Maersk New Acquisition Strategy Might Target Both Hanjin and Hyundai Assets
AP Moeller-Maersk A/S's container line, which this month ditched a strategy of building new vessels and will instead try to grow through acquisitions, is targeting South Korea's two biggest shipping firms, according to Jefferies International Ltd.
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Hanjin Shipping Co last month filed for bankruptcy protection and Hyundai Merchant Marine Co is in the middle of a creditor-led debt-restructuring program.
Both are in need of a strong partner and Maersk Line, the world's biggest, is probably the only rival with the financial muscle to manage a takeover, David Kerstens, Jefferies's transport analyst in London, said in an interview.
"Maersk, as the market leader, will definitely participate in the consolidation - they will have to," Mr Kerstens said.
But "the takeover options for Maersk are fairly limited, as most container lines are already tied up in alliances or are family or government-controlled. The most likely scenario is that Maersk would take over the assets of Hyundai and Hanjin."
Michael Pram Rasmussen, the chairman of Maersk, revealed last week that the company's container line - long a pioneer in ship building - will now pursue takeovers to avoid flooding the market with new vessels. He declined to comment on Hanjin Shipping and Hyundai Merchant. Spokespeople from the two Korean companies also declined to comment.
After years of surplus capacity and declining freight rates, the container shipping industry is in dire need of further consolidation if it is to weather a slowdown in global trade growth.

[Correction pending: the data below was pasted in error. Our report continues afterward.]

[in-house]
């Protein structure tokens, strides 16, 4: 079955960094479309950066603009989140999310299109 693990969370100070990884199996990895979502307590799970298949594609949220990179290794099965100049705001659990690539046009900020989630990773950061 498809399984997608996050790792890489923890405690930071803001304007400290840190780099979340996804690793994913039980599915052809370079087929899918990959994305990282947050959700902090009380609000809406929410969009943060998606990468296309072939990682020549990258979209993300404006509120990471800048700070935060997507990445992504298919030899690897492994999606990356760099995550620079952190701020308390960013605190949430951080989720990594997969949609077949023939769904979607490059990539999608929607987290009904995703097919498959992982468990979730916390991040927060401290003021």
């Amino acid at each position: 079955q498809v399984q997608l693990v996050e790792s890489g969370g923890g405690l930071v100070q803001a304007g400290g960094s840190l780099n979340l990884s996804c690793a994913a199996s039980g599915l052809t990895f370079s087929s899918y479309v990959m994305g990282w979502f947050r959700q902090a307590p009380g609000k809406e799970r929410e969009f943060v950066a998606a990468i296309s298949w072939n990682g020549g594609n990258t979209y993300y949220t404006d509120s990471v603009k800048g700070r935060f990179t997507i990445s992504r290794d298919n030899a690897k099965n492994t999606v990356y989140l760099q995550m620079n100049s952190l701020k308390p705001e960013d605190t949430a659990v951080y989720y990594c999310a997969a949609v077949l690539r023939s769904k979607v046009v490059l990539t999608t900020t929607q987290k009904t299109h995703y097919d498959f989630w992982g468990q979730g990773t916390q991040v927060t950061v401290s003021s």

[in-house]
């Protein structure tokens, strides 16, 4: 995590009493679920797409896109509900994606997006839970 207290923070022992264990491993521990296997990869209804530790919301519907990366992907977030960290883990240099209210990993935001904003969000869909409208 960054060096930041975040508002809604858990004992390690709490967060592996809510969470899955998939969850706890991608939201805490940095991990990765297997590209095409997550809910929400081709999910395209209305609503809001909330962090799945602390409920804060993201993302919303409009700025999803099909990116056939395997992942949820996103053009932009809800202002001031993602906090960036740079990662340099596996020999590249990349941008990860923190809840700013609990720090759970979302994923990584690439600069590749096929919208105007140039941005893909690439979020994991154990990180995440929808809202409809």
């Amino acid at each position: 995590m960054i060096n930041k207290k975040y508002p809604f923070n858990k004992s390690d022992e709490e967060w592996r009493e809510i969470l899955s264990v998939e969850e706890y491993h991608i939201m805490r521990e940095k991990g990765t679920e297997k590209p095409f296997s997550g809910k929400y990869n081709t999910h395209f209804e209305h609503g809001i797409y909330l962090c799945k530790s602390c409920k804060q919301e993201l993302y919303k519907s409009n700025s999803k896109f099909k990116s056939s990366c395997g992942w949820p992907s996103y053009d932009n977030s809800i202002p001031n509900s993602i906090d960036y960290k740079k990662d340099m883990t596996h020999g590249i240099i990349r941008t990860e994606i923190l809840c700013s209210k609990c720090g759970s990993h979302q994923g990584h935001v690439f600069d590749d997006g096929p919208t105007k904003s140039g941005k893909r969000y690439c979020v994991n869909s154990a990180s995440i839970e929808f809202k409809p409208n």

Liners have already responded with mergers and formed vessel-sharing alliances to cut costs, but more needs to happen.
"There's been a lot of consolidation this year and many of the container lines just behind Maersk have grown," Mr Kerstens said. "So Maersk is faced with substantially stronger competition."
Maersk Line, which hasn't made a large acquisition in more than a decade, is in an alliance with the world's No 2, Mediterranean Shipping Co, while Hyundai Merchant is in talks to join the venture.
Hyundai Merchant has about 2 per cent of the global market while Hanjin Shipping had roughly 3 per cent, about half of which was chartered vessels.
Mr Kerstens, and fellow analyst Rahul Kapoor at Drewry Financial Research Services Ltd, said Maersk would be more interested in buying Hanjin Shipping's vessels rather than the entire bankrupt company.
The South Korean firm's container ships are worth about US$1.4 billion, according to VesselsValue.
South Korea's government said last week it's drawing up plans to improve competitiveness in the shipping industry and to help Hyundai Merchant transport exports as the country's sole flag carrier.
Among plans being considered are whether to help the company purchase "affordable" vessels or to order new ships, Vice Minister of Oceans and Fisheries Yoon Hag-bae said Sept 23.
Maersk Line, which as market leader controls about 15 per cent of the world's container capacity, only ranks third in Trans-Pacific trade, where it ships 8 per cent. Buying Hanjin Shipping and Hyundai Merchant would double its market share on that route, Mr Kerstens said.
"For Maersk it will be most interesting to buy something that complements its current network and it's in particular the Trans-Pacific trade where Maersk's market position is relatively weaker," he said.